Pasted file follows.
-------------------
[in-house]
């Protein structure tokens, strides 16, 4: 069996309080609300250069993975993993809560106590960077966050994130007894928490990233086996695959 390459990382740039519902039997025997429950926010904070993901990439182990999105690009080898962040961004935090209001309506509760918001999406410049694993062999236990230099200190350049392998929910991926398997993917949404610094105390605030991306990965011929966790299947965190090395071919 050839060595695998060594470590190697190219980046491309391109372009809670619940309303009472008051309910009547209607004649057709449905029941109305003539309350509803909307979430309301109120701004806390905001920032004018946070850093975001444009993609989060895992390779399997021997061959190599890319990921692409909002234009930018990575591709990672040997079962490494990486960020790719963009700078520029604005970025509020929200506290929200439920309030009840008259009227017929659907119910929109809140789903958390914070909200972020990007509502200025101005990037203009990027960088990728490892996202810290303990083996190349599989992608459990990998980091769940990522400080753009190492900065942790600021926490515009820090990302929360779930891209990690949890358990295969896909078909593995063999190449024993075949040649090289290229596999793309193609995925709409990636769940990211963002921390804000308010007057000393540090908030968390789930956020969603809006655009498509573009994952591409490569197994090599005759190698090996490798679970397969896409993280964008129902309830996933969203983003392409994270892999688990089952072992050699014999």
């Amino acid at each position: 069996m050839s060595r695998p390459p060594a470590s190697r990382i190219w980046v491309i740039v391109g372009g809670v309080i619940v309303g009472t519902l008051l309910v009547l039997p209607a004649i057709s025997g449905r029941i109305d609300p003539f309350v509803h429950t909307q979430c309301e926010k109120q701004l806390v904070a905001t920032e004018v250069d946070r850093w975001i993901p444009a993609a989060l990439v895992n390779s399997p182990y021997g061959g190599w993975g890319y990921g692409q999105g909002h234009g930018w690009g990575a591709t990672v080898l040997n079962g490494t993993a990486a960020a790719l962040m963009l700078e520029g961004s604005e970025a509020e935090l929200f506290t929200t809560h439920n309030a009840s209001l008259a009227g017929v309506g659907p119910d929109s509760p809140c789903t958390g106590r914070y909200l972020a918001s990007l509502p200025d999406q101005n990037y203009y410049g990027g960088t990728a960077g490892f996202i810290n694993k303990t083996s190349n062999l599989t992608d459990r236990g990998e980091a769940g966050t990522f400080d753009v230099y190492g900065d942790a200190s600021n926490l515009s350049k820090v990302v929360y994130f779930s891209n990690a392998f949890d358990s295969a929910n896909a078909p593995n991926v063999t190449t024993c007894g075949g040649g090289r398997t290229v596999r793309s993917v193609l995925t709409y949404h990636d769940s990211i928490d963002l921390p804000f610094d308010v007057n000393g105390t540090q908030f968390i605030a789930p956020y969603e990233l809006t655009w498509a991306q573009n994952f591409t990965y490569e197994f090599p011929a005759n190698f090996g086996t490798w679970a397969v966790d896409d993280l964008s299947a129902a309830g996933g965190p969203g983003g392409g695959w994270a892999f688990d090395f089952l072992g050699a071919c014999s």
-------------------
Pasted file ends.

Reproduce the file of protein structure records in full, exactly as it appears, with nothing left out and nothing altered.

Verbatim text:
[in-house]
């Protein structure tokens, strides 16, 4: 069996309080609300250069993975993993809560106590960077966050994130007894928490990233086996695959 390459990382740039519902039997025997429950926010904070993901990439182990999105690009080898962040961004935090209001309506509760918001999406410049694993062999236990230099200190350049392998929910991926398997993917949404610094105390605030991306990965011929966790299947965190090395071919 050839060595695998060594470590190697190219980046491309391109372009809670619940309303009472008051309910009547209607004649057709449905029941109305003539309350509803909307979430309301109120701004806390905001920032004018946070850093975001444009993609989060895992390779399997021997061959190599890319990921692409909002234009930018990575591709990672040997079962490494990486960020790719963009700078520029604005970025509020929200506290929200439920309030009840008259009227017929659907119910929109809140789903958390914070909200972020990007509502200025101005990037203009990027960088990728490892996202810290303990083996190349599989992608459990990998980091769940990522400080753009190492900065942790600021926490515009820090990302929360779930891209990690949890358990295969896909078909593995063999190449024993075949040649090289290229596999793309193609995925709409990636769940990211963002921390804000308010007057000393540090908030968390789930956020969603809006655009498509573009994952591409490569197994090599005759190698090996490798679970397969896409993280964008129902309830996933969203983003392409994270892999688990089952072992050699014999």
């Amino acid at each position: 069996m050839s060595r695998p390459p060594a470590s190697r990382i190219w980046v491309i740039v391109g372009g809670v309080i619940v309303g009472t519902l008051l309910v009547l039997p209607a004649i057709s025997g449905r029941i109305d609300p003539f309350v509803h429950t909307q979430c309301e926010k109120q701004l806390v904070a905001t920032e004018v250069d946070r850093w975001i993901p444009a993609a989060l990439v895992n390779s399997p182990y021997g061959g190599w993975g890319y990921g692409q999105g909002h234009g930018w690009g990575a591709t990672v080898l040997n079962g490494t993993a990486a960020a790719l962040m963009l700078e520029g961004s604005e970025a509020e935090l929200f506290t929200t809560h439920n309030a009840s209001l008259a009227g017929v309506g659907p119910d929109s509760p809140c789903t958390g106590r914070y909200l972020a918001s990007l509502p200025d999406q101005n990037y203009y410049g990027g960088t990728a960077g490892f996202i810290n694993k303990t083996s190349n062999l599989t992608d459990r236990g990998e980091a769940g966050t990522f400080d753009v230099y190492g900065d942790a200190s600021n926490l515009s350049k820090v990302v929360y994130f779930s891209n990690a392998f949890d358990s295969a929910n896909a078909p593995n991926v063999t190449t024993c007894g075949g040649g090289r398997t290229v596999r793309s993917v193609l995925t709409y949404h990636d769940s990211i928490d963002l921390p804000f610094d308010v007057n000393g105390t540090q908030f968390i605030a789930p956020y969603e990233l809006t655009w498509a991306q573009n994952f591409t990965y490569e197994f090599p011929a005759n190698f090996g086996t490798w679970a397969v966790d896409d993280l964008s299947a129902a309830g996933g965190p969203g983003g392409g695959w994270a892999f688990d090395f089952l072992g050699a071919c014999s």